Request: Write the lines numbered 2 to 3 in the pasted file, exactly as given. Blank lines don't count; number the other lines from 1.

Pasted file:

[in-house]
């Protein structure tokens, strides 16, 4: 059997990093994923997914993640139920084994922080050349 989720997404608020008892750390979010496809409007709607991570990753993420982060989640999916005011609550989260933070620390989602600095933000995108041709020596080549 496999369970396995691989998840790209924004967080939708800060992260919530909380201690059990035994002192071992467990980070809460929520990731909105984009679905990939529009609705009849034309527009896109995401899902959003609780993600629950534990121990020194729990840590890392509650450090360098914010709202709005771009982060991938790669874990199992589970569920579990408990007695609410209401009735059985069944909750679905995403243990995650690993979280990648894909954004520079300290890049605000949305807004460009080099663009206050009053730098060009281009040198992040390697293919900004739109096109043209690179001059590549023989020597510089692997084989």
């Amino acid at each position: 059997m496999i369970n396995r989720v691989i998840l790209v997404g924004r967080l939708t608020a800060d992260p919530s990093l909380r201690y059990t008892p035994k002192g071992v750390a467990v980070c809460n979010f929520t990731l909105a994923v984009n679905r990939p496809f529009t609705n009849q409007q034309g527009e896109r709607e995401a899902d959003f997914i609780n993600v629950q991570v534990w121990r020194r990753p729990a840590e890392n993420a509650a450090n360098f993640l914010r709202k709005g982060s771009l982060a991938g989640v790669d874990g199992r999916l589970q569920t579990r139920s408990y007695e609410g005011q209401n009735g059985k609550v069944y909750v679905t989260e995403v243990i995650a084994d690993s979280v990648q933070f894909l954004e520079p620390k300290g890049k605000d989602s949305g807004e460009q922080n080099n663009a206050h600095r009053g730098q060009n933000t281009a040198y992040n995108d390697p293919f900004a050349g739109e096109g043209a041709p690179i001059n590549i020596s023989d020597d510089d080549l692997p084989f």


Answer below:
């Protein structure tokens, strides 16, 4: 059997990093994923997914993640139920084994922080050349 989720997404608020008892750390979010496809409007709607991570990753993420982060989640999916005011609550989260933070620390989602600095933000995108041709020596080549 496999369970396995691989998840790209924004967080939708800060992260919530909380201690059990035994002192071992467990980070809460929520990731909105984009679905990939529009609705009849034309527009896109995401899902959003609780993600629950534990121990020194729990840590890392509650450090360098914010709202709005771009982060991938790669874990199992589970569920579990408990007695609410209401009735059985069944909750679905995403243990995650690993979280990648894909954004520079300290890049605000949305807004460009080099663009206050009053730098060009281009040198992040390697293919900004739109096109043209690179001059590549023989020597510089692997084989």
């Amino acid at each position: 059997m496999i369970n396995r989720v691989i998840l790209v997404g924004r967080l939708t608020a800060d992260p919530s990093l909380r201690y059990t008892p035994k002192g071992v750390a467990v980070c809460n979010f929520t990731l909105a994923v984009n679905r990939p496809f529009t609705n009849q409007q034309g527009e896109r709607e995401a899902d959003f997914i609780n993600v629950q991570v534990w121990r020194r990753p729990a840590e890392n993420a509650a450090n360098f993640l914010r709202k709005g982060s771009l982060a991938g989640v790669d874990g199992r999916l589970q569920t579990r139920s408990y007695e609410g005011q209401n009735g059985k609550v069944y909750v679905t989260e995403v243990i995650a084994d690993s979280v990648q933070f894909l954004e520079p620390k300290g890049k605000d989602s949305g807004e460009q922080n080099n663009a206050h600095r009053g730098q060009n933000t281009a040198y992040n995108d390697p293919f900004a050349g739109e096109g043209a041709p690179i001059n590549i020596s023989d020597d510089d080549l692997p084989f």